Welcome Thieves: Stories

Welcome Thieves: Stories

by Sean Beaudoin

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Product Details

ISBN-13: 9781616204570
Publisher: Algonquin Books of Chapel Hill
Publication date: 03/01/2016
Pages: 274
Product dimensions: 5.40(w) x 8.10(h) x 1.00(d)

About the Author

Sean Beaudoin is the author of five young adult novels, including The Infects and Wise Young Fool. He is also a founding editor of the arts and culture website TheWeeklings.com, for which he has written more than fifty essays. Sean’s stories and articles have appeared in numerous publications, including the Onion, the San Francisco Chronicle, and Salon. He lives in Seattle with his wife and daughter.

Read an Excerpt

The Rescues

1995 Ford TraumaHawk SL Ambulance

The third game of the season Danny took a cheap shot in the crease, bled out like a pig. Time was called. His teammates put on a show, kicked at the dirt, and swore revenge without the sac to follow through. So he sat for forty-eight stitches with a fish hook and no anesthetic, sprinted from the locker room, and doled near-Balkan retribution. The Cornholers won by eleven. Even Coach was like, “Bring it down a notch, Danny. They’re gripping their pearls.” And it was true, the other team, full of guys with something better on the side, prelaw, premed, all of them suddenly asking,Who needs this madness?

Danny did.

Every second, minute, inch, foot.

Sweat and uniform and pads and stick.

The Cornholers rose in the standings, playoffs in sight for the first time in decades. Then the last game of the season a big-name Ivy rolled in, none of their players much except the midfielder, all jaw and shaved head. A towering Cossack with three-day stubble and yellow breath. His eyes were empty, lips flecked with blood.

“I’ve heard of you,” the Cossack said.

“No you haven’t.”

“I’ve seen you play.”

“No you didn’t.”

They danced and hacked and elbowed all the way across the field.

It hurt.

Danny watched as he clotheslined their forwards, dished cheap shots to the fullbacks, delivered pain with pro efficiency. With a radiant grin. There was no hesitation, no nuance. It was almost like being in the backyard with Dad again, running drills, pushing limits. Exploring the fine line between Just Doing It and puking a streak of Gatorade across the neighbor’s fence.

“You and me? We could be friends,” the Cossack whispered, as they chopped and muscled in front of goal.

“Let’s hang out, go to dinner and a show.”

Danny knew he had to quip back. Be funny and casual. Arch and bold. But his shit talk was gone. The Clint stare, the Bruce smirk. He wanted to take off his spikes, feel his toes in the grass. He wanted eat graham crackers dunked in milk, go home and lie under a quilt, watch something old and dumb like Melrose Place, the episode where Heather Locklear wears tight pants.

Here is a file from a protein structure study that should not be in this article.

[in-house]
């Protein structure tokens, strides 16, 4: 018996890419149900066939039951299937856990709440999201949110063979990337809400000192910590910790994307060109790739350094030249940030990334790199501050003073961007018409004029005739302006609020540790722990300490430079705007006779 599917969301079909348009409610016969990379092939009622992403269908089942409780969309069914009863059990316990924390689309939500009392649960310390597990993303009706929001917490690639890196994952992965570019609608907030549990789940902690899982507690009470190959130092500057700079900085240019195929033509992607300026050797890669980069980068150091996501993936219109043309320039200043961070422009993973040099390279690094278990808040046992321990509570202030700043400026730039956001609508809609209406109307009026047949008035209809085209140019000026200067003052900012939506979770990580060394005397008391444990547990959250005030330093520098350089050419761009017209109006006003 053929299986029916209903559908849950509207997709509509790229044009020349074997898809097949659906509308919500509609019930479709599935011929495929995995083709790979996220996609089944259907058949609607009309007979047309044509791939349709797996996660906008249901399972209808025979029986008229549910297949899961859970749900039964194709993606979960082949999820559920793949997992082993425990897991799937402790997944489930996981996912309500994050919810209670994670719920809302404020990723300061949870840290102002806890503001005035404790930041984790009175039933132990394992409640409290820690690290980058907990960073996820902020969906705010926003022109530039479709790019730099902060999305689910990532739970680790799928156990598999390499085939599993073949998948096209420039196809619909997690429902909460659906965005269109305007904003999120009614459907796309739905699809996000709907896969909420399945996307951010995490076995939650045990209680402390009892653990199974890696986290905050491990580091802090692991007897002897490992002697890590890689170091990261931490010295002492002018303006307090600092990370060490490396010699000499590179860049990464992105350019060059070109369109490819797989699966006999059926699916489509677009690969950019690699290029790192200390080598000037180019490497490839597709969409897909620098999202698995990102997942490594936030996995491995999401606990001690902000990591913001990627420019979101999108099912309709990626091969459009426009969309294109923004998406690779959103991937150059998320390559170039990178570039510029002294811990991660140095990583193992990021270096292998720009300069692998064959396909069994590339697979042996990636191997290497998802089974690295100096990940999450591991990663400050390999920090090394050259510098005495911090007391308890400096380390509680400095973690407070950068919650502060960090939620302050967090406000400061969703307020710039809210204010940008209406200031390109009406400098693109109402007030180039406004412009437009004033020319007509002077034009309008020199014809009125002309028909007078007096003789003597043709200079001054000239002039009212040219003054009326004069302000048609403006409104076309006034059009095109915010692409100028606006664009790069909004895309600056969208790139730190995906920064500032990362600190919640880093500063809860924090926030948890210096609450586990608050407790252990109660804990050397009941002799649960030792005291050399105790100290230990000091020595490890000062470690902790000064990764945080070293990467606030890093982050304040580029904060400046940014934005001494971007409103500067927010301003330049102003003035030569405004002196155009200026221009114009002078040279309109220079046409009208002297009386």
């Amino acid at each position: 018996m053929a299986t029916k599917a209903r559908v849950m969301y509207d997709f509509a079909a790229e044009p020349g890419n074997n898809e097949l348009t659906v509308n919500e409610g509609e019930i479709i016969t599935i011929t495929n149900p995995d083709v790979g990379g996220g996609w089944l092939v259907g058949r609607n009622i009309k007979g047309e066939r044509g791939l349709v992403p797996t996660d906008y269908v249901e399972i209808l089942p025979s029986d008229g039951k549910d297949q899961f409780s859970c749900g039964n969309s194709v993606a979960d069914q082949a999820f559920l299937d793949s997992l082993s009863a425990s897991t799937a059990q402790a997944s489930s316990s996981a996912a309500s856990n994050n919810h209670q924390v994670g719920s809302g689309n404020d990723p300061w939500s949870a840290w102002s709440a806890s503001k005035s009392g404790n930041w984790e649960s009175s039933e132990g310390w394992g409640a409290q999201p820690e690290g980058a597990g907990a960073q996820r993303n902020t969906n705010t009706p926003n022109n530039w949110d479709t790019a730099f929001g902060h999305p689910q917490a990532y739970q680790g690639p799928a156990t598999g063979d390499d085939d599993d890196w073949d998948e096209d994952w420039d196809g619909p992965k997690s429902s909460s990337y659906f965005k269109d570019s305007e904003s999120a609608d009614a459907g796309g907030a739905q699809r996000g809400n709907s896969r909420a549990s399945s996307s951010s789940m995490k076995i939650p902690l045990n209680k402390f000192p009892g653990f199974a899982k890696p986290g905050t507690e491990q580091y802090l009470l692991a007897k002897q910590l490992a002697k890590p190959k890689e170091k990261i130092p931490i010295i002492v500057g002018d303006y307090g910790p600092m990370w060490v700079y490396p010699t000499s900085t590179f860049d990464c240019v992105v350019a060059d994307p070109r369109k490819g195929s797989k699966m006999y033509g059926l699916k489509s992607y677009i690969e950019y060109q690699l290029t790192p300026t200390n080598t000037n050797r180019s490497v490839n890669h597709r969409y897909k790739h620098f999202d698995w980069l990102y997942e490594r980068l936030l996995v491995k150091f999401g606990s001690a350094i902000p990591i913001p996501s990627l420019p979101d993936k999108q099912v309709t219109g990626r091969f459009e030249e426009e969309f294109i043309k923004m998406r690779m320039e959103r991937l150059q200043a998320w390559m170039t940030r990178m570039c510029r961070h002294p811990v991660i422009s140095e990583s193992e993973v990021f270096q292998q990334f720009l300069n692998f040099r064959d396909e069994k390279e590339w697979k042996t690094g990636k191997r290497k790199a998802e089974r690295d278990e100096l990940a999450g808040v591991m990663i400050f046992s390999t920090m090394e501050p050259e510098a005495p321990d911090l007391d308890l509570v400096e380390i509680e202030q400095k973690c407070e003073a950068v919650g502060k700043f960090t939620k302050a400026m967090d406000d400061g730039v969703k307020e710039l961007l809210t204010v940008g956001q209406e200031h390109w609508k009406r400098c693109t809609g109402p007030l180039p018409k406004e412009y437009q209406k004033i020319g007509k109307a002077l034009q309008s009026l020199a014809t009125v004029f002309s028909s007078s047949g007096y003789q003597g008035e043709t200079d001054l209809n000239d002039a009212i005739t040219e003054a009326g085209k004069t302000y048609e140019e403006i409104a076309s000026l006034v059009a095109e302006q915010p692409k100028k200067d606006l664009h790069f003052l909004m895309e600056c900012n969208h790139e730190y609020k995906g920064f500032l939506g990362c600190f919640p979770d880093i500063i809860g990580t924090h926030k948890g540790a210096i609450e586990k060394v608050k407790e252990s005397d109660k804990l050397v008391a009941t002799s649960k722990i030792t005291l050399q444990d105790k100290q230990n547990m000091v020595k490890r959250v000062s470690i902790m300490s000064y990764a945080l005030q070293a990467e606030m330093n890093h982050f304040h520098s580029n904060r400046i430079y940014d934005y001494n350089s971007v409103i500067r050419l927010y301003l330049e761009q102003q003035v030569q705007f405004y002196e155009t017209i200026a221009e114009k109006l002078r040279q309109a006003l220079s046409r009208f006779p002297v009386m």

During timeouts the guys punched Danny’s arm and shouted encouragements, confused by the loss of their beautiful madman.

Smack him! Shut his mouth, Junk!

Even coach wadded an entire pack of Dentyne.

Christ on a stick, Danny. You waiting for an invite?

In the third quarter he stole a pass and raced up the left sideline. A breakaway. Just the net and thirty open yards. The goalie waited, resigned. They both knew Danny was going to score and then pretend like he couldn’t control his momentum, feed the dude sixty pounds of marinated shoulder.

There was no sound, no sweat, no grass.

Just his feet, just his breath.

And the Cossack coming.

Fast and from behind.

A low giggle, the heavy tromp of cleat.

They connected with a slobber-crack that echoed across the field, rose through the stands, halted the game.
An hour later Danny woke up in the ambulance while a nurse with a Kid ’n Play lid hooked him to a tube. It felt like he was wearing himself sideways.

“Did we win?”

“I doubt it.”

“There a problem?”

The nurse slipped Danny her phone number. “After the surgery? You decide you don’t need them leftover Oxys, you give me a call.”

That night the entire squad gathered around the bed, stared at his leg in traction, the pins in his hip, said all the things you say, relieved when the orderly finally kicked them out.

The article in the campus paper was intentionally vague, combed by a paralegal for liability.

A week went by, then three, then six.

Six teammates visited, then three, then none.

Some pimply kid cleaned out Danny’s locker, dropped off his gear jammed into two Ninja Turtles pillowcases. He was allowed to stay enrolled, but no more scholarship. “The good news is you can concentrate on your classes,” a counselor of some sort suggested. Friends stared at their onion rings while Danny limped through the caf. He’d pass the team on the quad, all the chillaxers and brohmen lowering their eyes, his torn gait evidence of something damning.

Maybe even contagious.

Transformation was, according to a textbook he’d partially read, inevitable.

The walker became crutches became a cane.

He dropped out, put on weight.

“Oh, wow!” people said in the produce aisle, at the movies. “You still in town?”

Danny found the ambulance chick’s number, called her up. The next day he got a job delivering pizza, put a deposit on an apartment off campus, right above a comic book shop. The owner tended to frown while he limped though the stacks, showed off his scars, winked at nerdy girls, lifted a few Green Lanterns.
Is the Fist of Power lost forever?!!? the covers asked. Will a monarch emerge from within the Demon Chrysalis?!!?

1983 Plymouth Scamp “Pizza Monster” Delivery Truck

It was nearly midnight on a rush order, window down, radio blaring. The classics. Verse, chorus, verse. Buh-buh-buh Bennie and the Jets. The DJ complained about the heat. The stink of pepperoni rose from the floorboards. Zeppelin was next, with their grunts and squeals, their Middle Earth routine. It was like, if the dude was such a Druid, why was he trying so hard to sound black?